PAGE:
A Game 3 victory gave Boston the formula for success in its first round series with the Nets. Though not an easy plan to execute against an opponent that offers little margin for error, the continuous heroics of Jayson Tatum, who scored 50 in the Game 3 win, along with several others stepping up to the challenge, would, in theory, be enough to change the outlook of a series that had seemingly been written through the first two games.
Well, Tatum finished with 40 points in Game 4 on a perfect 17-of-17 from the free throw line. In the absence of Kemba Walker and Robert Williams, two late scratches dealing with respective ailments, Marcus Smart went for 16 points and nine assists. Four other Celtics scored in double figures. The team made 14 triples as a whole and went a sparkling 38-of-42 from the stripe, doubling their makes from the previous game.
Based on the results of Game 3, Boston’s effort in Game 4 should’ve been enough to tie the series, but it wasn’t. Because after falling behind 3-1 to the Nets after a 141-126 defeat, the Celtics truly learned how little control they have over the outcome of the series against a trio that’s rounding into form.
The Celtics put up an early fight in the first, withstanding a combined 29 points from Kevin Durant and Kyrie Irving to finish the frame up by one. Whereas a team in Boston’s place would typically be in a prime position to extend that lead with KD and Kyrie on the bench to begin the second, it was during that stretch where Brooklyn showcased the true extent of its unfairness with James Harden taking charge.
Durant and Irving sat for approximately the first five minutes of the second, during which Harden scored nine points and dished out two assists to turn a one-point Celtics lead into a seven-point deficit.
After stepping aside to let his All-Star teammates go to work in the first, the second quarter belonged to Harden, who compiled 15 points and 6 assists in that 12-minute span. Irving also chipped 11. The Celtics were down 13 at the half, and that was all Brooklyn needed to continue flooring the gas pedal all the way to a blowout victory, picking apart a defense that couldn’t help but try to be everywhere at once.
“We obviously started the game great. Our energy was great. Offensively, we scored pretty consistently all night,” Brad Stevens said after the game. “But when they went and got going individually, it’s almost like we overreacted and started over-scrambling, over-blitzing, trying to trap. And it just opened up easier opportunities and then everybody’s rolling.”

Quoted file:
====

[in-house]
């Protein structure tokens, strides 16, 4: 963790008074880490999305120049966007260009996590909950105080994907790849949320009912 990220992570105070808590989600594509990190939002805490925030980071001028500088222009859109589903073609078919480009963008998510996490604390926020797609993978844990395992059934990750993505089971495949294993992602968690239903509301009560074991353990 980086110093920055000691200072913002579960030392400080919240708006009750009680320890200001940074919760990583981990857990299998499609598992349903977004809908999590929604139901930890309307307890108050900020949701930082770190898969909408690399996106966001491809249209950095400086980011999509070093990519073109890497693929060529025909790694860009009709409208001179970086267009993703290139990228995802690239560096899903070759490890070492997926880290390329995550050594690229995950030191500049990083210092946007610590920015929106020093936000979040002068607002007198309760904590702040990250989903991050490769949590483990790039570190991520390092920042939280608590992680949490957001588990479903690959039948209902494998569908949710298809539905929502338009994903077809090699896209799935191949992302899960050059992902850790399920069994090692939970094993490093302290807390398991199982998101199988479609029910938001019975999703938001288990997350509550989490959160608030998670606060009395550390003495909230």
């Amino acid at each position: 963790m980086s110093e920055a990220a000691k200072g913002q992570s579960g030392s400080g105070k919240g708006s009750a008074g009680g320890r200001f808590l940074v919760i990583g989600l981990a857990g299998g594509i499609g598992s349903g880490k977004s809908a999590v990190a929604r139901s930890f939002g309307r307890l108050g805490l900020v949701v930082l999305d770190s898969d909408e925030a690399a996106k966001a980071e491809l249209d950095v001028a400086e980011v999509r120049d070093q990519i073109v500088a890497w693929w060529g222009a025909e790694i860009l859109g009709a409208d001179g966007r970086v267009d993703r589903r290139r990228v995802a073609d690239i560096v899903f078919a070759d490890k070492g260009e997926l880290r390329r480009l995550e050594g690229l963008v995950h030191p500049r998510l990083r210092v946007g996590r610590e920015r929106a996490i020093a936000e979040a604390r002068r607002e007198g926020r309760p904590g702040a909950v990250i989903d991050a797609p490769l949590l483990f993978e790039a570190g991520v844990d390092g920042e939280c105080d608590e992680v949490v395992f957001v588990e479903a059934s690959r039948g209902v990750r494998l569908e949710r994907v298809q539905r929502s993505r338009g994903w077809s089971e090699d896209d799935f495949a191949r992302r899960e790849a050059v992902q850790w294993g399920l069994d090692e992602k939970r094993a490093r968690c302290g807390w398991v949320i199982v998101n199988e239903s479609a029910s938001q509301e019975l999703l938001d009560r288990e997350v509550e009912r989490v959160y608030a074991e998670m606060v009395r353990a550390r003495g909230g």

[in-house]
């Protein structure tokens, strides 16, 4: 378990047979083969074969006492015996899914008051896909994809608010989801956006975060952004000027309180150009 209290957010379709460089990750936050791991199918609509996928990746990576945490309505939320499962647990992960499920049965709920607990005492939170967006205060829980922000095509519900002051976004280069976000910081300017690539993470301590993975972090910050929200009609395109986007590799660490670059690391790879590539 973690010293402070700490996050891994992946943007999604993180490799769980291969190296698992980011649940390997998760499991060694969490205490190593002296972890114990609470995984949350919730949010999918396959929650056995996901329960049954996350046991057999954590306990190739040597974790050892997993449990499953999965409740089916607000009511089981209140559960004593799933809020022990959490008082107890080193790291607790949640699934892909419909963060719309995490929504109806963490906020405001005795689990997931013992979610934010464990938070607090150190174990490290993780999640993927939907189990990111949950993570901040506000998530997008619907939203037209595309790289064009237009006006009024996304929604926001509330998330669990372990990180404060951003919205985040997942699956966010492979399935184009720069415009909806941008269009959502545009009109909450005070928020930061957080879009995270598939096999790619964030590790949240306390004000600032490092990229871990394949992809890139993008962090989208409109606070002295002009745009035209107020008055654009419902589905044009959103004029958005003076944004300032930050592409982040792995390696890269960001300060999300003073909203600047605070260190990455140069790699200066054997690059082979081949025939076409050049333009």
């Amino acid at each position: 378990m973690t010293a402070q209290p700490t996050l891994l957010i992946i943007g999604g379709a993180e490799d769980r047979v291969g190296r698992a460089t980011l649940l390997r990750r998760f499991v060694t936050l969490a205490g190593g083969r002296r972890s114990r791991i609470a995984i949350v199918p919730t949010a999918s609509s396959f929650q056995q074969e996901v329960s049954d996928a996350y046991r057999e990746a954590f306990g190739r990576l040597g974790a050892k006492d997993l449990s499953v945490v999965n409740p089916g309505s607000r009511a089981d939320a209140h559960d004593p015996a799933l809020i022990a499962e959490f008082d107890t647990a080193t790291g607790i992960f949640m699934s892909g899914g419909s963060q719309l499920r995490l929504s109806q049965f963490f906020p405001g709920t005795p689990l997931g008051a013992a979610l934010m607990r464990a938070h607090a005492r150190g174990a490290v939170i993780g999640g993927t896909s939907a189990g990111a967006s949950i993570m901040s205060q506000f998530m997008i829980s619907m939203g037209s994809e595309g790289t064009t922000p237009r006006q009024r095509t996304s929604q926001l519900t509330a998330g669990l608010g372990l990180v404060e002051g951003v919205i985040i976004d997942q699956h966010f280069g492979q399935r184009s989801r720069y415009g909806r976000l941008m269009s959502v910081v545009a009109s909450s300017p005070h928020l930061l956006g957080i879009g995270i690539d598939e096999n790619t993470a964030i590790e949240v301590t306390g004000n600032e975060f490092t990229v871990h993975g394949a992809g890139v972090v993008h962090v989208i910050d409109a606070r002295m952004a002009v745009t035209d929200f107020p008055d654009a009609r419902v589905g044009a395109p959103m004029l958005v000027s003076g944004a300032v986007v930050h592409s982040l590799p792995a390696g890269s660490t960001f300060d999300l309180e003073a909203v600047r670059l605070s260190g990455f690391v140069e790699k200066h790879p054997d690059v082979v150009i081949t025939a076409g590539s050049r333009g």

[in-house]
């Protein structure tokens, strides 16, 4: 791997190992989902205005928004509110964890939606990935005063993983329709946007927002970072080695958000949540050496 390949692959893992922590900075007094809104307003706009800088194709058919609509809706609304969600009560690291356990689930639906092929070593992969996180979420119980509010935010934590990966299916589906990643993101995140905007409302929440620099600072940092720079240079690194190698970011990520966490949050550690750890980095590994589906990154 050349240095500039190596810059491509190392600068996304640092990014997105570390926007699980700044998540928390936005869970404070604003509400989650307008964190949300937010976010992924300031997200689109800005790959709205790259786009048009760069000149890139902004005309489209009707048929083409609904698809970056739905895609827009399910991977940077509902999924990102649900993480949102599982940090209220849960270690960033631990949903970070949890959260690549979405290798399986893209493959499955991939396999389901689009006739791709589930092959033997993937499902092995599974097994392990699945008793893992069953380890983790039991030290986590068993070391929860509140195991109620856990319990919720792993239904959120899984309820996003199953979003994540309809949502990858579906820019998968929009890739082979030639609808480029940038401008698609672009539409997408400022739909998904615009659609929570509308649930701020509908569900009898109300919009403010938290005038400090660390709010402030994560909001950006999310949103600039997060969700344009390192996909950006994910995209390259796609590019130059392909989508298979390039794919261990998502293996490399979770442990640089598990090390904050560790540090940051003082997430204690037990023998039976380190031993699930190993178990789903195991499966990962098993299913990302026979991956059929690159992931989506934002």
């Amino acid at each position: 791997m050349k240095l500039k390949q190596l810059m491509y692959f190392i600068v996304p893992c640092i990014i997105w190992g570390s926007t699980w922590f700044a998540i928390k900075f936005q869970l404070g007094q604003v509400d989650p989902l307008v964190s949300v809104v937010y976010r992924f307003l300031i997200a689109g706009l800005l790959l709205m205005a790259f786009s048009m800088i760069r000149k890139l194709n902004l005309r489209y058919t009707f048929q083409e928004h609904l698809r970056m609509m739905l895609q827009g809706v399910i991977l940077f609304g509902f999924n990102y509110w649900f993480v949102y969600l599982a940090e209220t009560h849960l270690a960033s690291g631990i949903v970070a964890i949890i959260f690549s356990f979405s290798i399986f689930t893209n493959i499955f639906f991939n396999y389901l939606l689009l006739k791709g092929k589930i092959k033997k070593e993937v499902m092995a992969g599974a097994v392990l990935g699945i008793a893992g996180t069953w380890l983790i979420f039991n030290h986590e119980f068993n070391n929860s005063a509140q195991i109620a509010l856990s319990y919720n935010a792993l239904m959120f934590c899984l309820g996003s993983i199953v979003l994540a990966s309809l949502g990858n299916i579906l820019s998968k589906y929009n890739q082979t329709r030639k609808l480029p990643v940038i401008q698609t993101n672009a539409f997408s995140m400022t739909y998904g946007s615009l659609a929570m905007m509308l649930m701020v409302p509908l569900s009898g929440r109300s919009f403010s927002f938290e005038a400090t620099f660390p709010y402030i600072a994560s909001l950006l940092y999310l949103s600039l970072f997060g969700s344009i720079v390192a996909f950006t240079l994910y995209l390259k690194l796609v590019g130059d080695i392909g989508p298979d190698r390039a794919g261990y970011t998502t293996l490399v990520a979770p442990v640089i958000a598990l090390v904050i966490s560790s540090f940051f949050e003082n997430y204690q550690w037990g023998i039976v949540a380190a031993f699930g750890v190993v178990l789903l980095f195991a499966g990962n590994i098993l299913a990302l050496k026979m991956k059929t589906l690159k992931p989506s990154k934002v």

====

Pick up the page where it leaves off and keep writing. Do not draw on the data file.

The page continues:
Durant led the charge in the third with 17 on a perfect 5-of-5 shooting, and he knew exactly how unfair both he and his teammates were with some trash talk directed at Boston’s bench.
Kyrie scored another eight and Harden dished out another four assists as Boston’s deficit crept towards 30. When the third-quarter buzzer sounded, the Nets had scored 112 points, and their Big Three scored or assisted on 110 of them.
“It’s hard to watch those guys go isolation and it’s hard to play them one-on-one,” Stevens said. “They do a really good job when you run and jump them... We made a lot of adjustments and the adjustments were worse.”
Durant dominated the start of each half on his way to 42 points on just 20 shots. Harden, who also dished out seven assists in the fourth, was a one-man show when he needed to be en route to 23 points and the table-setter he’s proven comfortable being since arriving in Brooklyn with 18 assists. Irving was a constant onslaught of buckets with 39 that even included a rare put-back dunk.
104 combined points are tied for the most by a trio in a single game in NBA playoff history. A combined 85.6 points per game through the first four games is on pace to be the most by any trio in any playoff series in league history.
Any production from Kemba and Williams would’ve helped the Celtics, but only by so much. They’re up against a juggernaut that is putting to bed the only glimmer of hope any opponent had.
Healthy and gelling as a unit, Brooklyn is clearing a path not even the best version of Tatum can stop.
“They’re a really good team and they have some really good individual players,” Tatum said. “Sometimes it’s gonna be nights like that where guys are feeling it and hitting shots. In a league like we have with so many gifted NBA players, there’s gonna be nights like that where guys just got it going.”